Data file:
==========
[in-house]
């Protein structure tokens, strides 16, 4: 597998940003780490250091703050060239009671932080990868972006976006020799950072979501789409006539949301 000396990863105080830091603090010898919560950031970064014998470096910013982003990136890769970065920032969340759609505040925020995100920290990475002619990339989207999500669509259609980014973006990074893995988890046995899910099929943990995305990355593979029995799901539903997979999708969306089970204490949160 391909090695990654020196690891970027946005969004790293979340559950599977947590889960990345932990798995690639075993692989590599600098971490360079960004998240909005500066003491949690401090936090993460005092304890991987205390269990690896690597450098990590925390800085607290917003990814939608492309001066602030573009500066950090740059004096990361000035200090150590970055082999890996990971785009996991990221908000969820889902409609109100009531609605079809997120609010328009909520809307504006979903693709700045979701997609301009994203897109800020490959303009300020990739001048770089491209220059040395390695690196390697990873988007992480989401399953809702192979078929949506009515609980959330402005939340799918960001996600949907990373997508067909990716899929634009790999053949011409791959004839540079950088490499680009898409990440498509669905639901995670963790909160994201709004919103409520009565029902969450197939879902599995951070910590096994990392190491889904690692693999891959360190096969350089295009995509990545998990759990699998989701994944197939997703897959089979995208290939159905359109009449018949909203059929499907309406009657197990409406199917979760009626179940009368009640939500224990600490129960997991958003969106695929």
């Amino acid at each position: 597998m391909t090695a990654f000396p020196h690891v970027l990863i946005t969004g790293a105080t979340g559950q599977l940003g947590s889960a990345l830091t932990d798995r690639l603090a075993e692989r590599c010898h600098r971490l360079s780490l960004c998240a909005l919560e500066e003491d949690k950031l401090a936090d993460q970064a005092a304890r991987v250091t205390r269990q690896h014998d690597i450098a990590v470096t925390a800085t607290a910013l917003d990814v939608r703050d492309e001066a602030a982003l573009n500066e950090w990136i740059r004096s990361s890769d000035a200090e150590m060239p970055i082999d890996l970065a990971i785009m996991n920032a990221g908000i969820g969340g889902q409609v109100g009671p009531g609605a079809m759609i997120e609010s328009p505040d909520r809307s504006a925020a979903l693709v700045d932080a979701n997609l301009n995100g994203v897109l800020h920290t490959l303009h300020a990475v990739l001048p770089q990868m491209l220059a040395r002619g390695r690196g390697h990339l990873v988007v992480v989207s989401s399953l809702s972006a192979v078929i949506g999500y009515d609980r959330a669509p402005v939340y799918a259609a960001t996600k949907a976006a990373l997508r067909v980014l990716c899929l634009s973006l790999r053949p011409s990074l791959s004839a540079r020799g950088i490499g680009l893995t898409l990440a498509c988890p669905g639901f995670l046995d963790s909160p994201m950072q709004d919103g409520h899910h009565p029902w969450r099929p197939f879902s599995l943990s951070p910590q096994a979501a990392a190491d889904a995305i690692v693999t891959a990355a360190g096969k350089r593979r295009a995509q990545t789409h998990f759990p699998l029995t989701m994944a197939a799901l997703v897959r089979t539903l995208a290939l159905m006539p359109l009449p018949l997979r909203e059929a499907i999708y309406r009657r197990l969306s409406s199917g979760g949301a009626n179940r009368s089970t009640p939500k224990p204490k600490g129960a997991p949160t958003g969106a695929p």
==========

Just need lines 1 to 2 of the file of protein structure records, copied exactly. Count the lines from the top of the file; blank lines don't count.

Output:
[in-house]
């Protein structure tokens, strides 16, 4: 597998940003780490250091703050060239009671932080990868972006976006020799950072979501789409006539949301 000396990863105080830091603090010898919560950031970064014998470096910013982003990136890769970065920032969340759609505040925020995100920290990475002619990339989207999500669509259609980014973006990074893995988890046995899910099929943990995305990355593979029995799901539903997979999708969306089970204490949160 391909090695990654020196690891970027946005969004790293979340559950599977947590889960990345932990798995690639075993692989590599600098971490360079960004998240909005500066003491949690401090936090993460005092304890991987205390269990690896690597450098990590925390800085607290917003990814939608492309001066602030573009500066950090740059004096990361000035200090150590970055082999890996990971785009996991990221908000969820889902409609109100009531609605079809997120609010328009909520809307504006979903693709700045979701997609301009994203897109800020490959303009300020990739001048770089491209220059040395390695690196390697990873988007992480989401399953809702192979078929949506009515609980959330402005939340799918960001996600949907990373997508067909990716899929634009790999053949011409791959004839540079950088490499680009898409990440498509669905639901995670963790909160994201709004919103409520009565029902969450197939879902599995951070910590096994990392190491889904690692693999891959360190096969350089295009995509990545998990759990699998989701994944197939997703897959089979995208290939159905359109009449018949909203059929499907309406009657197990409406199917979760009626179940009368009640939500224990600490129960997991958003969106695929």